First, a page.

What has surprised you about the program? The dedication of the faculty who are drastically underpaid for the amount of passion and commitment they pour into their teaching and mentorship.
Drew Macomber, senior fine art major Emphasis: Painting Home: Ohio, California Media on Display: Monotypes, paintings
Tell us about the pieces you’ve selected for the show. I have some monotypes, which are a form of printmaking, in the show, but mainly paintings. Most of them are expressive. I always say I paint emotions rather than realistic subject matter. I have two self-portraits in as well, and two collaborative works on which I worked with Chanel Lee, another PUC artist in the show. Those turned out pretty cool. I selected work I thought represented me as an artist this year. I tend to not want to follow rules as much, and that is apparent in some of the works.
What do you like most about painting? I worked in watercolor, oil, and acrylic, and then some with watercolor, acrylic, and charcoal. I love being able to see bright and bold color instantly. Usually my painting is reacting to how I am feeling, kind of turning off the mind and just letting it go. I relate most with watercolor because of the fluidity of the medium. In fact, I did my thesis in watercolor, although I do not have any straight watercolors in the show.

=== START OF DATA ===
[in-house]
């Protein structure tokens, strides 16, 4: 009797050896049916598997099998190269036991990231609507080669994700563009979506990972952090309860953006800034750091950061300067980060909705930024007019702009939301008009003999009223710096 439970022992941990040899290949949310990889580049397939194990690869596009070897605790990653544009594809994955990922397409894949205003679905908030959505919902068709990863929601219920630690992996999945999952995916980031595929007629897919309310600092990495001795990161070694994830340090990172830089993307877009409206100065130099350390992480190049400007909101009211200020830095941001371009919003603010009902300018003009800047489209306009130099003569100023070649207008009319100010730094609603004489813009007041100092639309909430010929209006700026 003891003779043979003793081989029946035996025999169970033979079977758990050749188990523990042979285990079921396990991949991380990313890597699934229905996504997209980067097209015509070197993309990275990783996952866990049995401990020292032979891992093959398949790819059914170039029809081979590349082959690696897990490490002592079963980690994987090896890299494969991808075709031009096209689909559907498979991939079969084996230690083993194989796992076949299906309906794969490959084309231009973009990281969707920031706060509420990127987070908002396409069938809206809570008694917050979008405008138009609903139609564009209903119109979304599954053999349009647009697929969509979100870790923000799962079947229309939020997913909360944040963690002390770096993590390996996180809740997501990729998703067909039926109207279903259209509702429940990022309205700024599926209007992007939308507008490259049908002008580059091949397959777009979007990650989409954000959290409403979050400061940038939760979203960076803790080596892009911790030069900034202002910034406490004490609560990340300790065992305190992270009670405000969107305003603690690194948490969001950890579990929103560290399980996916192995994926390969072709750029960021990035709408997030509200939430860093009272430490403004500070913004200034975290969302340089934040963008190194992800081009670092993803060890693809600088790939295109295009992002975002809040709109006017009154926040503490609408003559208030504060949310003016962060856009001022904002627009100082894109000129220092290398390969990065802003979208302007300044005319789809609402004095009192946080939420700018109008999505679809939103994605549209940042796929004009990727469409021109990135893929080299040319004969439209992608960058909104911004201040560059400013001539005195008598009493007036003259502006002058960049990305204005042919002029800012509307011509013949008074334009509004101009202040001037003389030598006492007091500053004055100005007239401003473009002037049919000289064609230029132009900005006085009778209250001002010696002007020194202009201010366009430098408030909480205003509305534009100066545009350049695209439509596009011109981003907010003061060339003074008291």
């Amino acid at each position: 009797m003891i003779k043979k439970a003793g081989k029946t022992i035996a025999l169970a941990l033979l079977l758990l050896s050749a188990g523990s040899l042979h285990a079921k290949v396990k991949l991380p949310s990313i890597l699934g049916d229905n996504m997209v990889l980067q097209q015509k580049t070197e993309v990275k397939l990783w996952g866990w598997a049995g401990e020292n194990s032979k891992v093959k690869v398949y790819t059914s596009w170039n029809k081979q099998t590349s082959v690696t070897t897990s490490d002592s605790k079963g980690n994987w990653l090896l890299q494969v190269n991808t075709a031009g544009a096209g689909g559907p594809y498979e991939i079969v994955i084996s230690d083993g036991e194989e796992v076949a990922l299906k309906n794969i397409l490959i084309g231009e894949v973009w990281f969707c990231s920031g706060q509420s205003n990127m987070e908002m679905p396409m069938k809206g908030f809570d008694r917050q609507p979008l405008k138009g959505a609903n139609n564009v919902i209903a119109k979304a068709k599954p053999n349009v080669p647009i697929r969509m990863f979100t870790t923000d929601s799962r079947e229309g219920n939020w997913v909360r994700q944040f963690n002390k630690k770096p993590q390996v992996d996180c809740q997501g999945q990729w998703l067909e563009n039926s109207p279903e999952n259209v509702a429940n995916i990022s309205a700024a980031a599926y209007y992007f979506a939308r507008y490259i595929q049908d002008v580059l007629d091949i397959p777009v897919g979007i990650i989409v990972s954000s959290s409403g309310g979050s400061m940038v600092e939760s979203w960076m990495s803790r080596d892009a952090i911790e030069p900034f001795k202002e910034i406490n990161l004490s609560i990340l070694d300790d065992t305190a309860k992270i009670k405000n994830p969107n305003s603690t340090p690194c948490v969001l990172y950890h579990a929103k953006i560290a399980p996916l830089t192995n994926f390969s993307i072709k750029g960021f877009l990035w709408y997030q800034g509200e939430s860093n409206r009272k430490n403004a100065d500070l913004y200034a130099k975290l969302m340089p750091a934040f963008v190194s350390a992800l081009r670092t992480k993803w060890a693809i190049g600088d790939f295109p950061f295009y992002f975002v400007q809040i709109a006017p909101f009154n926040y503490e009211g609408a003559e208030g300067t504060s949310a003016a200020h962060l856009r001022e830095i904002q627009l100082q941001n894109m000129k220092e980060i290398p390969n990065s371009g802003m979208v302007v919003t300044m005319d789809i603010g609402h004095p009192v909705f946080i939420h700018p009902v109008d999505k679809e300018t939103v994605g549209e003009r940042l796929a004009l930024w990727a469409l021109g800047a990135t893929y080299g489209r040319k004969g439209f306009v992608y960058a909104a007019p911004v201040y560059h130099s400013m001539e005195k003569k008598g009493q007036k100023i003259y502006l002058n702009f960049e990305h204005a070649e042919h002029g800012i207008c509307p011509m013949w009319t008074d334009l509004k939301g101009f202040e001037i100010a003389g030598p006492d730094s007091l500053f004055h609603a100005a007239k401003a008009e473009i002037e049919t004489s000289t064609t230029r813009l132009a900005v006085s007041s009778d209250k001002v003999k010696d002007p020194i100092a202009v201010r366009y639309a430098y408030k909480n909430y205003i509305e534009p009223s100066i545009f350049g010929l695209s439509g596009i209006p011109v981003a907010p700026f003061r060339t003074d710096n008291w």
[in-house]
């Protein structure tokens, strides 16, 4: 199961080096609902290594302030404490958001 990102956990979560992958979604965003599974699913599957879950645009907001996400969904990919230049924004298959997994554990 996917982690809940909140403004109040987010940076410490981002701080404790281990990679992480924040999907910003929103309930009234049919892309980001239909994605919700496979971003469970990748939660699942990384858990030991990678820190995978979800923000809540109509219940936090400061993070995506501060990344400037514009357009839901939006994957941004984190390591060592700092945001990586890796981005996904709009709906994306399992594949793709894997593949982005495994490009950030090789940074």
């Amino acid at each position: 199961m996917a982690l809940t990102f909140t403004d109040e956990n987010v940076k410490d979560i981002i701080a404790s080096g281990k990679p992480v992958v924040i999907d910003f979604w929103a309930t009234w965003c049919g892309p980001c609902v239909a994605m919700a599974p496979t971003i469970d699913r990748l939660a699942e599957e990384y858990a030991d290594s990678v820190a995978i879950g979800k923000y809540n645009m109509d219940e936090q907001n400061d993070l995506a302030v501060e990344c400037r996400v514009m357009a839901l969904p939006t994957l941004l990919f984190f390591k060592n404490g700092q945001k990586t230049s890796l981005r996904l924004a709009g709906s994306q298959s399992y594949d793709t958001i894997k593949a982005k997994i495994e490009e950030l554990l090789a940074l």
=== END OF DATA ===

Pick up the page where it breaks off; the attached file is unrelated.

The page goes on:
Why did you choose this major? Being a fine art major just clicked for me. School has never been something that I find great success at; it has always felt like a struggle. When I took a drawing class I realized, “This is what I have to do.” My mom is an artist, so I’ve grown up my whole life immersed in creating art. I never thought of it as something that I would pursue in school, but when I opened up to that idea, it made perfect sense.
What has surprised you about the program? How challenging it is. That is partly because I believe you get out what you put in, and I tend to put lots of myself into all my art. Because of that, it can quite emotionally draining at times, but also extremely rewarding.
Laurel Williams, senior fine art major Emphasis: Painting & Illustration Home: Disneyland (just kidding; I’m from Corona and Riverside, California, so it’s almost the same thing) Media on Display: Glass, watercolor, oil, acrylic
Why did you choose the pieces you did for the show? Out of all my projects this year they have turned out closest to how I planned them to be. My opaque paintings and watercolors I knew I would submit to the show some time ago, but the glass piece was a surprise to me. Unfortunately, most of my glass light fixtures still have some finishing touches they need, but my little yellow embossed pineapple slab came out of the kiln right around the time of submission for the show, so I figured, why not?
Work by Laurel Williams, senior, some of which will be displayed in the student art show opening Thursday at 7 p.m.